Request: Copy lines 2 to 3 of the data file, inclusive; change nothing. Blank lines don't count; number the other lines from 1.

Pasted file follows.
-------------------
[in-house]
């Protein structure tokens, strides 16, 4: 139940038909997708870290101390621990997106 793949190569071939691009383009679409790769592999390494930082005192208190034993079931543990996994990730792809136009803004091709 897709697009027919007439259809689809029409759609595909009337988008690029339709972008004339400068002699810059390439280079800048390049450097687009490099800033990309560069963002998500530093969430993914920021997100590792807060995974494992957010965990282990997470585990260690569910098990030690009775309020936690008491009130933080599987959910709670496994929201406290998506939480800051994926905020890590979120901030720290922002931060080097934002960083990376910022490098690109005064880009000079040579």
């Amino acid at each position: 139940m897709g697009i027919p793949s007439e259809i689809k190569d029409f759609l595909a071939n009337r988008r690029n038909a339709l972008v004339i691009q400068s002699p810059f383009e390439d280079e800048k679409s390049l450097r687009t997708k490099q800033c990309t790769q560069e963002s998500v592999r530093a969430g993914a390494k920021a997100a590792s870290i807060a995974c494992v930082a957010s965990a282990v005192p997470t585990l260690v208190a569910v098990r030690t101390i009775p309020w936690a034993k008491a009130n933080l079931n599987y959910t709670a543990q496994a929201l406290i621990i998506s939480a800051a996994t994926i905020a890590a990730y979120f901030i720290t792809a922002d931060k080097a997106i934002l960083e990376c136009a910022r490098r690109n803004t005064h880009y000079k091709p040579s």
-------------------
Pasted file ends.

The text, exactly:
């Protein structure tokens, strides 16, 4: 139940038909997708870290101390621990997106 793949190569071939691009383009679409790769592999390494930082005192208190034993079931543990996994990730792809136009803004091709 897709697009027919007439259809689809029409759609595909009337988008690029339709972008004339400068002699810059390439280079800048390049450097687009490099800033990309560069963002998500530093969430993914920021997100590792807060995974494992957010965990282990997470585990260690569910098990030690009775309020936690008491009130933080599987959910709670496994929201406290998506939480800051994926905020890590979120901030720290922002931060080097934002960083990376910022490098690109005064880009000079040579």
């Amino acid at each position: 139940m897709g697009i027919p793949s007439e259809i689809k190569d029409f759609l595909a071939n009337r988008r690029n038909a339709l972008v004339i691009q400068s002699p810059f383009e390439d280079e800048k679409s390049l450097r687009t997708k490099q800033c990309t790769q560069e963002s998500v592999r530093a969430g993914a390494k920021a997100a590792s870290i807060a995974c494992v930082a957010s965990a282990v005192p997470t585990l260690v208190a569910v098990r030690t101390i009775p309020w936690a034993k008491a009130n933080l079931n599987y959910t709670a543990q496994a929201l406290i621990i998506s939480a800051a996994t994926i905020a890590a990730y979120f901030i720290t792809a922002d931060k080097a997106i934002l960083e990376c136009a910022r490098r690109n803004t005064h880009y000079k091709p040579s």